Another story that broke before we could get to it ahead of our summer siesta. One truly worth the wait, as it provides insight into not one, not two, but three marketing issues of the day.
Remember those cool Evian “Roller Babies” from 2009? A video that went “viral,” generating 80 gigatrillions views, shares, likes, or whatever? Evian’s paltry share of the U.S. bottled water market has fallen even lower than it was then.
And it keeps getting worse. Per Beverage Digest, Evian's sales in 2012 rose a scant 0.4%, while competitor Smartwater grew nearly 20%. Even the Fiji brand managed 4% growth. Beverage Digest estimates that Evian’s market share is now just 0.3%. You can’t roll much closer to a 100% negative campaign ROI than that! [Note: IRI’s estimate for the smaller “premium” subcategory shows Evian with 12% share.]
Issue of the day / moral #1 = Being popular isn’t anywhere near enough to run a successful business.
Interestingly, while we were doing some research for this post, we came across this little case study on the site of agency Havas Worldwide, in the “Our Work” section:
“Evian was losing market share…Focusing on its authenticity was not working [emphasis ours]…’Roller Babies’ became a global blockbuster…The popularity of the advertising translated into increased sales of 7% and market share up 13%.”
Wait, what? How could market share go up 13% when it fell from 1.2% to 0.3%? Havas’s data is, of course, not sourced (no pun intended).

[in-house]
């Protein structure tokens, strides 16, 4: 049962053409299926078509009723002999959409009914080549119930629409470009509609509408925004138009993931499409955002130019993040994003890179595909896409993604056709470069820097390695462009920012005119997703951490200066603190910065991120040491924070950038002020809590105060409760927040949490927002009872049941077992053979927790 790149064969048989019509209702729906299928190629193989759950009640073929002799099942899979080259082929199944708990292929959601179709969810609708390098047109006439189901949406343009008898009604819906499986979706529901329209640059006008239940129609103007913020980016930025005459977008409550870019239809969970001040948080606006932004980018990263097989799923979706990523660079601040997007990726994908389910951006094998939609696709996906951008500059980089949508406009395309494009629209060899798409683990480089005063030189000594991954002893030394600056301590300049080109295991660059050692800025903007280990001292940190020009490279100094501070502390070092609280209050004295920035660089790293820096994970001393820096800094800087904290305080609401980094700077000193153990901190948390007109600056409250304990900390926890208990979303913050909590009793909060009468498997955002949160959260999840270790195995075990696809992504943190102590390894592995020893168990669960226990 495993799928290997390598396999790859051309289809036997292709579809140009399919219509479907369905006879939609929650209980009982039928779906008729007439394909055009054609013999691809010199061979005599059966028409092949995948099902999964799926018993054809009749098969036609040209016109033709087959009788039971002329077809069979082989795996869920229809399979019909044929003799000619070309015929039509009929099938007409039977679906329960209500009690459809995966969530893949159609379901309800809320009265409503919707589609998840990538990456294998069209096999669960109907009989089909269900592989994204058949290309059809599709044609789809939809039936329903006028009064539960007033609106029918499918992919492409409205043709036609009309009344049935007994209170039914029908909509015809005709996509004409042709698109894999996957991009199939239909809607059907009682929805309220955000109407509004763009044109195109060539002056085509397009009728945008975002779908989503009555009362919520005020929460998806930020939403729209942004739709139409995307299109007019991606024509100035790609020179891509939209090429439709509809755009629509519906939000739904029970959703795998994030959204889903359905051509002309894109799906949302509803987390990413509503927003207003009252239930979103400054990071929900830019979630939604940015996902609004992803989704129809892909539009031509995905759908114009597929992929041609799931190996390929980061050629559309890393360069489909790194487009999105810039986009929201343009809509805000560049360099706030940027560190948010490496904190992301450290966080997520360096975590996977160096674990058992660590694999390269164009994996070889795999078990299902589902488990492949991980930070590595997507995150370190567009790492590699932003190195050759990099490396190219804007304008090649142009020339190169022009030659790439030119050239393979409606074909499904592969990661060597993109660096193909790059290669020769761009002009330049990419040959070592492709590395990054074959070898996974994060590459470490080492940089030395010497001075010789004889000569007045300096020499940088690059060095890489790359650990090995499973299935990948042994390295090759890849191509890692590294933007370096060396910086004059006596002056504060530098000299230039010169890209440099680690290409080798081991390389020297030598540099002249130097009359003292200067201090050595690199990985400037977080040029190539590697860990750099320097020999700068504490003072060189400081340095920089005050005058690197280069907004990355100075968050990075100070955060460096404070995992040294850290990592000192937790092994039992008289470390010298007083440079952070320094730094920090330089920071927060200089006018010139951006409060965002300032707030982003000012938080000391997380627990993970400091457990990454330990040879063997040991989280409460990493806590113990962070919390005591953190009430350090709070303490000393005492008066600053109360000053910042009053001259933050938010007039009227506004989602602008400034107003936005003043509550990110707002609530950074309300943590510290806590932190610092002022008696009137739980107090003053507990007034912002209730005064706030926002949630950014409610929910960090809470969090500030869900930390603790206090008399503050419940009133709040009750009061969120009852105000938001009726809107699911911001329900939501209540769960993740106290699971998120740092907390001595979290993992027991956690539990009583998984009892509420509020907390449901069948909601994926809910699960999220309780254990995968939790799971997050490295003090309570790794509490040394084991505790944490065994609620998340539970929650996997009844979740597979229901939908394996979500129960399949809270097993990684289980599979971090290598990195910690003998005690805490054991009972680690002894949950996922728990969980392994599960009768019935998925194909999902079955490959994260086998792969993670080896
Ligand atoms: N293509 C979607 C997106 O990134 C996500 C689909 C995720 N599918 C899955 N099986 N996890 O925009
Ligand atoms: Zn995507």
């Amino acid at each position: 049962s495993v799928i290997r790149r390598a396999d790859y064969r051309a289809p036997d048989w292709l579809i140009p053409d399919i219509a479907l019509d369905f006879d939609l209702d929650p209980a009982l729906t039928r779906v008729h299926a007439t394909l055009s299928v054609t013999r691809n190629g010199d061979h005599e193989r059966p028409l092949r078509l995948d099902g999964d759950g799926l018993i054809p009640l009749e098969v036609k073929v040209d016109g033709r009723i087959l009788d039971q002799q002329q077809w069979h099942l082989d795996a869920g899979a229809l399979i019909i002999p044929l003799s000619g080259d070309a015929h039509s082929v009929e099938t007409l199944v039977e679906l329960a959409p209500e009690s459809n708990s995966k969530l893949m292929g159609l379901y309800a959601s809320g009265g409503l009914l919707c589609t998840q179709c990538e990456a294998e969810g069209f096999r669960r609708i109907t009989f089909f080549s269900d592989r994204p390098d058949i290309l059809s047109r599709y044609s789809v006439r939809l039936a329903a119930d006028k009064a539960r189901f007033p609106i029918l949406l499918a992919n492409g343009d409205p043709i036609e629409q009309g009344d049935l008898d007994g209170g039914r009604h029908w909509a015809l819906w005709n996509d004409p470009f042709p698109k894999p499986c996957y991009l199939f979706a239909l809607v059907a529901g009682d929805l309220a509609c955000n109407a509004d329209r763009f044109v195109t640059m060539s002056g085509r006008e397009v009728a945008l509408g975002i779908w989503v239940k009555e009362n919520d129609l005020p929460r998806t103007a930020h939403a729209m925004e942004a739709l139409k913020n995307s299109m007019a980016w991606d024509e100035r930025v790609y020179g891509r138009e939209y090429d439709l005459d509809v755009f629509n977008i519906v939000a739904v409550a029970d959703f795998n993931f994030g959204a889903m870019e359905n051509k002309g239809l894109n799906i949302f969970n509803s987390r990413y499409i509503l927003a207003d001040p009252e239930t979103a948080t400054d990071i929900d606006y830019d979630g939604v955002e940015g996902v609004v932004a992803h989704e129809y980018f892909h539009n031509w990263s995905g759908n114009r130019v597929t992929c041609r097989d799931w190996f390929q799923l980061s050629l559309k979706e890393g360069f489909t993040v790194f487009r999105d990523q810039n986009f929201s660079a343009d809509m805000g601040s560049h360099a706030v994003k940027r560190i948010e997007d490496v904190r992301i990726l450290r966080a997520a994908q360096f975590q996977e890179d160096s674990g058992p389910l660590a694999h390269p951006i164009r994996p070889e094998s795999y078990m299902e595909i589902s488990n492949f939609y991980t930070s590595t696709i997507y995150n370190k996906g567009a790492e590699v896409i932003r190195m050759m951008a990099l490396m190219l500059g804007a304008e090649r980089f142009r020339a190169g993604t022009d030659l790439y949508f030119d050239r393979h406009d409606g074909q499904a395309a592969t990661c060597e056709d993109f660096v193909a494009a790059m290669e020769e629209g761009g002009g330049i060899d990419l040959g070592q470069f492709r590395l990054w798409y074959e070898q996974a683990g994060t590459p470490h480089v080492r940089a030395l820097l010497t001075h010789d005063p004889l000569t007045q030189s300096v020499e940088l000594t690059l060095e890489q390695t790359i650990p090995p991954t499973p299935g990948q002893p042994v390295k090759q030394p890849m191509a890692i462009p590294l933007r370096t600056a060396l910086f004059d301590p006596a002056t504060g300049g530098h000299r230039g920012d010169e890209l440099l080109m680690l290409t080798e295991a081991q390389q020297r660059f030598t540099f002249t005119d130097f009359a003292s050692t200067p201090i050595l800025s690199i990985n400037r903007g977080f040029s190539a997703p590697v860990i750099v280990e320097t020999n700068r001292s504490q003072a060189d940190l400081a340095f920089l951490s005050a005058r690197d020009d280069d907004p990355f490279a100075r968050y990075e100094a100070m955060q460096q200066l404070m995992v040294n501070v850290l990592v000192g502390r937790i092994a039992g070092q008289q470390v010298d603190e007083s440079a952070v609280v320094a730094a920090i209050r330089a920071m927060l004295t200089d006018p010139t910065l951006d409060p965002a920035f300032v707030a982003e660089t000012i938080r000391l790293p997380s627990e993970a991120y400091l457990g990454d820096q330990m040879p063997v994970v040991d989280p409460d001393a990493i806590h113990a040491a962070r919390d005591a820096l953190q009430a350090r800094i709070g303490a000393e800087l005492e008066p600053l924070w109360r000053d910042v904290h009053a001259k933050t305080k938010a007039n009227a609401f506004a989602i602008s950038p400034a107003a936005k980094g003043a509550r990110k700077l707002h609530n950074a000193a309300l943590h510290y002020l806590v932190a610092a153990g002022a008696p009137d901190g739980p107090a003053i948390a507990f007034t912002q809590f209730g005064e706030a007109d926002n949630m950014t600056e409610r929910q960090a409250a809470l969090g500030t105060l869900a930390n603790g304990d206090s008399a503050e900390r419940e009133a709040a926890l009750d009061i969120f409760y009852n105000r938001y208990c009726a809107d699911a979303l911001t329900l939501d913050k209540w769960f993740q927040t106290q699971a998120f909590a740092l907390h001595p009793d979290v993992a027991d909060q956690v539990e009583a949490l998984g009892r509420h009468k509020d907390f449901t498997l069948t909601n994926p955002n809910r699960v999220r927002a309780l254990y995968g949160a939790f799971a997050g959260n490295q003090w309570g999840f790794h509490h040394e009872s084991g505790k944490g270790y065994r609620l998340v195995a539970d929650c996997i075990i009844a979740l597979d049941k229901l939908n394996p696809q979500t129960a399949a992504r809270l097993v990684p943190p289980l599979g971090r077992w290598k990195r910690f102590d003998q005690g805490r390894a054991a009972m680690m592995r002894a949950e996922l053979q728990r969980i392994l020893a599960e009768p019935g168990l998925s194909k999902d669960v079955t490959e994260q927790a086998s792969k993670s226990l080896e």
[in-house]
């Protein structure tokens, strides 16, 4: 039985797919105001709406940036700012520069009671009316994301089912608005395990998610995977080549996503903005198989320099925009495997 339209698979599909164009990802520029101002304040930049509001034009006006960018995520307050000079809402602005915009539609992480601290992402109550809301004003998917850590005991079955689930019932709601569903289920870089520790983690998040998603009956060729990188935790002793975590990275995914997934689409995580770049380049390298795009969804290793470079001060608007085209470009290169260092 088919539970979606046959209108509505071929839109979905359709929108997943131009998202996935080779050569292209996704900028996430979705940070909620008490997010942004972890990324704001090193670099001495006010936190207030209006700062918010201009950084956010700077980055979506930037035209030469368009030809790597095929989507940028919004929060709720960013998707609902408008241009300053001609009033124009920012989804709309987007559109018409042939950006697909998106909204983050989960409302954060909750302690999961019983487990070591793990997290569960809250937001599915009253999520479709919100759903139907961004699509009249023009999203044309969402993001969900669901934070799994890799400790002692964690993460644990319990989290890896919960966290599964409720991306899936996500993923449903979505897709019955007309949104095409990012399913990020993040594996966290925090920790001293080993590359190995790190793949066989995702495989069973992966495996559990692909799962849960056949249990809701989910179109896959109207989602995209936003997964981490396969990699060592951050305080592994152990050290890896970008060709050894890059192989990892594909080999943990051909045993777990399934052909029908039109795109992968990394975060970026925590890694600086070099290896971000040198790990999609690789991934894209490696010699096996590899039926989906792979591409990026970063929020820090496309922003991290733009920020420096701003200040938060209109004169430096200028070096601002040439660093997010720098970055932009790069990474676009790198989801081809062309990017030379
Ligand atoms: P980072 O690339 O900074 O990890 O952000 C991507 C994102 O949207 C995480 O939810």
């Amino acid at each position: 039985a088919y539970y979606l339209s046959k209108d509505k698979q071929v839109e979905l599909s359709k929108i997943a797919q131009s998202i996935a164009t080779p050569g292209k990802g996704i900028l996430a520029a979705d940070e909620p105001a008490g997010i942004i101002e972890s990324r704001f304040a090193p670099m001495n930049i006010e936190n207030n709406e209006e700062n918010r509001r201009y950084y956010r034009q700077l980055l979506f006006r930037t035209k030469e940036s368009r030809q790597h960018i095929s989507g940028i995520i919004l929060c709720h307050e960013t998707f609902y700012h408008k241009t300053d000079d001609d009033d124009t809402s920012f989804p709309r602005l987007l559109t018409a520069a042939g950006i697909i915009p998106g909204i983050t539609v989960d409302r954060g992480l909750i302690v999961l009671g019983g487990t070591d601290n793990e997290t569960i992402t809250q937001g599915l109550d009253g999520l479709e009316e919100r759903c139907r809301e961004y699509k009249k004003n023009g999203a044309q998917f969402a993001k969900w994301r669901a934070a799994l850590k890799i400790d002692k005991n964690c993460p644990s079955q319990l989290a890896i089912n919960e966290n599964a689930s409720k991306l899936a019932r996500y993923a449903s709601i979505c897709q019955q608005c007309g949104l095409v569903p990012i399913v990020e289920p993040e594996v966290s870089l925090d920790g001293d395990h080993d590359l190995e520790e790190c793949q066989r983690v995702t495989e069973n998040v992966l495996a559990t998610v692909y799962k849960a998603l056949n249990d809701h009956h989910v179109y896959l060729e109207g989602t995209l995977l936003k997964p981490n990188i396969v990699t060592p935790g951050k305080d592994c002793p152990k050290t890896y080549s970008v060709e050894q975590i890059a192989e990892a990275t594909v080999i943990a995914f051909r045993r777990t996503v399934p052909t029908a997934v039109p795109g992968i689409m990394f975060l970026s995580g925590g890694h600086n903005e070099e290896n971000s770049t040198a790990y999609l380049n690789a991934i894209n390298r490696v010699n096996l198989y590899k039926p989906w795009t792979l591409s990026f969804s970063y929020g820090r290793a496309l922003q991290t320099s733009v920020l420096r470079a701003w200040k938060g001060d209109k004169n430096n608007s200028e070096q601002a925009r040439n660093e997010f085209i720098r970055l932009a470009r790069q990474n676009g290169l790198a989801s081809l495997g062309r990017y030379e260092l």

Issue of the day / moral #2 = Authenticity remains as the biggest canard in marketing (as we told you way back in the day here).
While we’re at it here is bonus moral #2A = Babies are only good at selling baby stuff. If you want to sell adult stuff, use adults. Just ask the folks at ETrade about that.
Finally, we come to mid-2013, when Evian announced a packaging change. This is a common occurrence in consumer goods, usually invoked when everything else isn’t working.
Heineken modified its bottle shape earlier this year. “A brand new bottle filled with exactly the same beer,” one print ad cried. Coors has done similar, with its vintage “stubby” bottle. The NYC subway ads for Coors tell us not to worry…it’s the same beer as always. Both programs seem a bit defensive to us.
Evian’s new bottle copies the popular cylinder shape of more upscale waters (see VOSS, for example). The new label tarts up the authenticity claims – a la, don’t worry, new bottle, same water – with a new call out “From the French Alps,” sexier Alps imagery, and a more exacting description of the water’s source. Authenticity – the stuff Havas said was not working.
Evian even goes so far as to change the product description on the label from “natural mineral water” to “natural spring water.” Authentic whatever you call it, we suppose.
Issue of the day / moral #3 = Packaging changes that don’t highlight what’s authentically new don’t move the needle very much, and certainly not for very long.
The new General Manager of the Evian business wants to triple U.S. sales in the next five years. Babies, “new” bottles, and “new” labels won’t be enough. This one cries out for some adult involvement.